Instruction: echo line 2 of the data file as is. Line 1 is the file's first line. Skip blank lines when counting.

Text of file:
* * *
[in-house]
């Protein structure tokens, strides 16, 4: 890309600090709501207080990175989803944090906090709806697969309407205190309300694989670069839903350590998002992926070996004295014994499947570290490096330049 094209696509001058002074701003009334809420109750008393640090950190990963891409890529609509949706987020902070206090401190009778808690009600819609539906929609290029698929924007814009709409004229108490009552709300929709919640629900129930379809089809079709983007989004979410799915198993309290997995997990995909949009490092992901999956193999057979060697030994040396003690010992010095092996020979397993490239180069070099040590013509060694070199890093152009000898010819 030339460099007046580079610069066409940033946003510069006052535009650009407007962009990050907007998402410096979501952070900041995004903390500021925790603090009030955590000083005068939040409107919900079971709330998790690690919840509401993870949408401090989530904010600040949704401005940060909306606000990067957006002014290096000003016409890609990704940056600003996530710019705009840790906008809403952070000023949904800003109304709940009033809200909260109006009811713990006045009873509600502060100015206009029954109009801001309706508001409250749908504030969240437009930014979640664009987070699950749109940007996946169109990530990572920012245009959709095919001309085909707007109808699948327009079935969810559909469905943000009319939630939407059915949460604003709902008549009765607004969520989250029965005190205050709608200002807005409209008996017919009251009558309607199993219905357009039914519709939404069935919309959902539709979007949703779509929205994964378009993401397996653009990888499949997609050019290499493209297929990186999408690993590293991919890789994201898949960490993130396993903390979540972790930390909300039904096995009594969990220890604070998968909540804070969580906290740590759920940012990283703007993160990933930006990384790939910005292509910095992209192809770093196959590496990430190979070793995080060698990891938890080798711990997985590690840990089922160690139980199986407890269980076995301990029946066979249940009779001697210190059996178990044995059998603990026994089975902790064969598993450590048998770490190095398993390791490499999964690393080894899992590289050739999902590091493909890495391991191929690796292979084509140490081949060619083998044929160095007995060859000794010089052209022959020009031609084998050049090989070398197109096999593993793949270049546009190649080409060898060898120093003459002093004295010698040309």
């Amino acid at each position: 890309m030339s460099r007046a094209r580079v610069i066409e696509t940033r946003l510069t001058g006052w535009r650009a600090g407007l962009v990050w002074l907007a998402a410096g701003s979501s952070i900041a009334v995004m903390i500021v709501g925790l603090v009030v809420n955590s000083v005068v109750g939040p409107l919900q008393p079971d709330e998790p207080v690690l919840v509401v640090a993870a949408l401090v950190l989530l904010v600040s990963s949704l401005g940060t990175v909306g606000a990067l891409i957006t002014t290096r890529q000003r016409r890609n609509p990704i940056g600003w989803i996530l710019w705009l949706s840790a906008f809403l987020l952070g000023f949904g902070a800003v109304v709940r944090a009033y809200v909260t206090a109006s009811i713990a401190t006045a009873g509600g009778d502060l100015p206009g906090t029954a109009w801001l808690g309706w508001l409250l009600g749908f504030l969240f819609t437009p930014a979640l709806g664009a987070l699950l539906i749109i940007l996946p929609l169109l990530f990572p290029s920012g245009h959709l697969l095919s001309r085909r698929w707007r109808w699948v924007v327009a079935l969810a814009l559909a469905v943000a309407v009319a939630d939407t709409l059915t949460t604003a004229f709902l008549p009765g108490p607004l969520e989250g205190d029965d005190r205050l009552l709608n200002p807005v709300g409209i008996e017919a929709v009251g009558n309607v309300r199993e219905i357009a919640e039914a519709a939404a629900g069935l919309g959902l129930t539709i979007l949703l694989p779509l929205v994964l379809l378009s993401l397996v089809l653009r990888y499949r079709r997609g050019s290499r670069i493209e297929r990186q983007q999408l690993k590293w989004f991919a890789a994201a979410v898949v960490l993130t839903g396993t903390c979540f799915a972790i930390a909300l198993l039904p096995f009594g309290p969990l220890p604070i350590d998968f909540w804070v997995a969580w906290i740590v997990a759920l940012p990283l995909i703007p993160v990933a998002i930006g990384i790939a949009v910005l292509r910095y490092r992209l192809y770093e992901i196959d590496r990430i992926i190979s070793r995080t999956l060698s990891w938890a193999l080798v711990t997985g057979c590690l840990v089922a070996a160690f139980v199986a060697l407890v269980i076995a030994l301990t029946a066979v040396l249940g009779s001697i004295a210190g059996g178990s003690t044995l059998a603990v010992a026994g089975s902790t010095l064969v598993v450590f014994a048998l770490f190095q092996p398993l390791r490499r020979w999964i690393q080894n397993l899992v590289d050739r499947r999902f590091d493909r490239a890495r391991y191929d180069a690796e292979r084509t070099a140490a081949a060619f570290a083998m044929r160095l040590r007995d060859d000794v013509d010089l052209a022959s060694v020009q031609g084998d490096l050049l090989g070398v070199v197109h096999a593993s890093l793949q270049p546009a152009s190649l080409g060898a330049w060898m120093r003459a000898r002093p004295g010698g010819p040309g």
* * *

């Protein structure tokens, strides 16, 4: 890309600090709501207080990175989803944090906090709806697969309407205190309300694989670069839903350590998002992926070996004295014994499947570290490096330049 094209696509001058002074701003009334809420109750008393640090950190990963891409890529609509949706987020902070206090401190009778808690009600819609539906929609290029698929924007814009709409004229108490009552709300929709919640629900129930379809089809079709983007989004979410799915198993309290997995997990995909949009490092992901999956193999057979060697030994040396003690010992010095092996020979397993490239180069070099040590013509060694070199890093152009000898010819 030339460099007046580079610069066409940033946003510069006052535009650009407007962009990050907007998402410096979501952070900041995004903390500021925790603090009030955590000083005068939040409107919900079971709330998790690690919840509401993870949408401090989530904010600040949704401005940060909306606000990067957006002014290096000003016409890609990704940056600003996530710019705009840790906008809403952070000023949904800003109304709940009033809200909260109006009811713990006045009873509600502060100015206009029954109009801001309706508001409250749908504030969240437009930014979640664009987070699950749109940007996946169109990530990572920012245009959709095919001309085909707007109808699948327009079935969810559909469905943000009319939630939407059915949460604003709902008549009765607004969520989250029965005190205050709608200002807005409209008996017919009251009558309607199993219905357009039914519709939404069935919309959902539709979007949703779509929205994964378009993401397996653009990888499949997609050019290499493209297929990186999408690993590293991919890789994201898949960490993130396993903390979540972790930390909300039904096995009594969990220890604070998968909540804070969580906290740590759920940012990283703007993160990933930006990384790939910005292509910095992209192809770093196959590496990430190979070793995080060698990891938890080798711990997985590690840990089922160690139980199986407890269980076995301990029946066979249940009779001697210190059996178990044995059998603990026994089975902790064969598993450590048998770490190095398993390791490499999964690393080894899992590289050739999902590091493909890495391991191929690796292979084509140490081949060619083998044929160095007995060859000794010089052209022959020009031609084998050049090989070398197109096999593993793949270049546009190649080409060898060898120093003459002093004295010698040309």